Building arts and culture with IMPACT

The first year of CEMEX’s IMPACT Students’ Festival showcased the best works of college students in the metro, particularly those taking up arts and communication. This initiative is also part of CEMEX Philippines Foundation’s thrust to build arts and culture in the country under its corporate social responsibility program dubbed Build the Nation Together.

“Our goal for this students’ festival is to encourage the youth to take on the challenge of  contributing the best that they have in helping the nation move forward,” explained Chito Maniago, director for corporate communications and public affairs of CEMEX Philippines.

“We are happy with all the entries we have received right on the very first year of this competition and we look forward to reaching more schools and communities in the next leg of IMPACT,” he added.

“I’m so happy!” beamed Mark, who wanted to be a filmmaker someday. “This is a great way for me to start the new year. My winnings here can help me a great deal in my studies. I’ll also invest in new tools which I can use for my painting class. I’d like to thank our professors at EARIST who have encouraged us to join this contest.”

Some of the schools and colleges that participated in the students’ festival (art categories) include Far Eastern University, University of Santo Tomas, Pamantasan ng Lungsod ng Maynila, Eulogio "Amang" Rodriguez Institute of Science and Technology, Philippine Normal University, Polytechnic University of the Philippines, University of Perpetual Help DALTA, Mapua Institute of Technology, and Technological University of the Philippines, just to name a few.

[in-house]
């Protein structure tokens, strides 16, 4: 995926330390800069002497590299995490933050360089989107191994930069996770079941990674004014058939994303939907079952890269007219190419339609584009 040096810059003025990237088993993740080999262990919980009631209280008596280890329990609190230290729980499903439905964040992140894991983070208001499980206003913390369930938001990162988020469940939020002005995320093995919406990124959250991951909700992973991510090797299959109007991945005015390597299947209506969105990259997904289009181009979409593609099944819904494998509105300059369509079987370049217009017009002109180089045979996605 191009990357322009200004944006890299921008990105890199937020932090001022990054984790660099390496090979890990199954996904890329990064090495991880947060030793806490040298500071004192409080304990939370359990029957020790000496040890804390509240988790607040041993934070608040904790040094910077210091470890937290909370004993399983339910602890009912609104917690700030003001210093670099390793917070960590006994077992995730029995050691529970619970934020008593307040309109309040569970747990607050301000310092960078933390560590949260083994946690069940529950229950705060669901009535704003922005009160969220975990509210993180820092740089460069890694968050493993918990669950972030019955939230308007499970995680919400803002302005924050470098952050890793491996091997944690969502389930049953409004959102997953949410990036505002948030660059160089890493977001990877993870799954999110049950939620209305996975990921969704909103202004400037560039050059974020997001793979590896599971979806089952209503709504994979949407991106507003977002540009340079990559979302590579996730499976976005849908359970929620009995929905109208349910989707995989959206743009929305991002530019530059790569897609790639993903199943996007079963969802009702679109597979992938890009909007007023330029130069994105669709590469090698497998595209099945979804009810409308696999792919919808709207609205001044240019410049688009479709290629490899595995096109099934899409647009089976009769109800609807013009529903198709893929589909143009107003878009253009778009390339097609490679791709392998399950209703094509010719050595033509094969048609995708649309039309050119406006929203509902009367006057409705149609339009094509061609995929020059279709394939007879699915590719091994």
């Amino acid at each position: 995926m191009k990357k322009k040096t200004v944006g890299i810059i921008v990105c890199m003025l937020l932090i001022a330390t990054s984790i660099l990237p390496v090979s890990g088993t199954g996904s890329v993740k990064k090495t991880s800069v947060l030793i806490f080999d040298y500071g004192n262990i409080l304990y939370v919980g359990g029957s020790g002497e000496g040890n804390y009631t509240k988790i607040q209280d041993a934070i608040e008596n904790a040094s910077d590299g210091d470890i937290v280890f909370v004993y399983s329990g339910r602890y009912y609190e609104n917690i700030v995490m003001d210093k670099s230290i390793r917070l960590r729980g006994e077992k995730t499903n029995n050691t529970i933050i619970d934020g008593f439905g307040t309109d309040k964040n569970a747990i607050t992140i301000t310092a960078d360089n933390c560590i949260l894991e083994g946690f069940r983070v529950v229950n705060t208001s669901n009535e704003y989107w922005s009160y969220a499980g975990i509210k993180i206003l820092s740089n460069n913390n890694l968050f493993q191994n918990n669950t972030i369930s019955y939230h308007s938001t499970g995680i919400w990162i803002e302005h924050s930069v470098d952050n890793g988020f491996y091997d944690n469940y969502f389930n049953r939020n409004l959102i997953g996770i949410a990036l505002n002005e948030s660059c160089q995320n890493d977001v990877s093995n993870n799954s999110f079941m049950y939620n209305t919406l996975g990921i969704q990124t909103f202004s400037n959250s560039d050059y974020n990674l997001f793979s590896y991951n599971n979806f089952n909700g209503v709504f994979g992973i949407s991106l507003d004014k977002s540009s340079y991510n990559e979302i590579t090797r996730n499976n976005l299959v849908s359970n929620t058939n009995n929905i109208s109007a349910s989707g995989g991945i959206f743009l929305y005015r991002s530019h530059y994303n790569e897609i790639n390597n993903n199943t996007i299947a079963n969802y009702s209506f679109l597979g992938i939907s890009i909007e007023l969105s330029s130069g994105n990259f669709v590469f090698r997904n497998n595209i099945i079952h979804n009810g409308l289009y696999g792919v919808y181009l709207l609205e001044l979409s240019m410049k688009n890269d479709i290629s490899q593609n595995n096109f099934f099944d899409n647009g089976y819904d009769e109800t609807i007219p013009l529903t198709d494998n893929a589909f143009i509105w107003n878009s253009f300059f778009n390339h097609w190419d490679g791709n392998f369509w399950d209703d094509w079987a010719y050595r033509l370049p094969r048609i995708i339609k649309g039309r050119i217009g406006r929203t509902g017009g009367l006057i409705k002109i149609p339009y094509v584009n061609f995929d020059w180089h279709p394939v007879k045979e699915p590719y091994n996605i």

The judges for the painting competition were multi-awarded artists Ivan Roxas, Guerrero Habulan, Norman Dreo, and Jasper De Leon. Meanwhile, the judges for the photography competition were professional photographers Ernie Sarmiento, Ash Evasco, and Fritz Tentativa.

All the winning entries as well as the works of the other finalists have been put up in an exhibit at the ground floor of Glorietta 3 in February, coinciding the national arts month, while the formal awarding ceremony was held at the Asian Institute of Management (AIM) Conference Center. To view the winning entries and all pictures taken during the awarding ceremony, check out the Facebook page of CEMEX Philippines.

CEMEX Philippines is the manufacturer of the only eco-labeled cement brands in the country including Island Portland Cement, Palitada King, Rizal Portland Super, Rizal Masonry Cement, APO Portland Premium, APO Portland Cement, APO Masonry Cement, and APO Pozzolan. For more information, please log on to http://www.cemexphilippines.com or for partnerships, please contact the Public Affairs Unit and email This e-mail address is being protected from spambots. You need JavaScript enabled to view it .

 


CEMEX IMPACT Painting Competition winners and finalists


CEMEX IMPACT Photography Competition winners and finalists

 
CLFI conducts Basketball Clinic to ALS Learners

Cebuana Lhuillier Foundation, Inc. (CLFI) extended the company value of teamwork to their beneficiaries by holding a basketball clinic to 20 Alternative Learning System (ALS) learners of San Manuel High School in Tarlac City, March 13.

Assistant Coach Marvin Carreon, with players RL Cartel, Jonathan Banal and Roberto Hainga of Cebuana Gems, the basketball team of Cebuana Lhuillier, officiated the clinic aiming to boost the learners’ skills, teamwork and camaraderie.

“Teamwork is work performed by a team toward a common goal and it is important in basketball because it helps move the ball around and effectively score points,” said Coach Marvin.

Gems reminded the learners to always practice the value of sportsmanship, respect, attitude and teamwork.

The learners, in return, replied positively to their mentors’ challenge. They felt fortunate to be visited by the Gems and as an appreciation, they promised that they will keep in minds and hearts the values that were taught to them.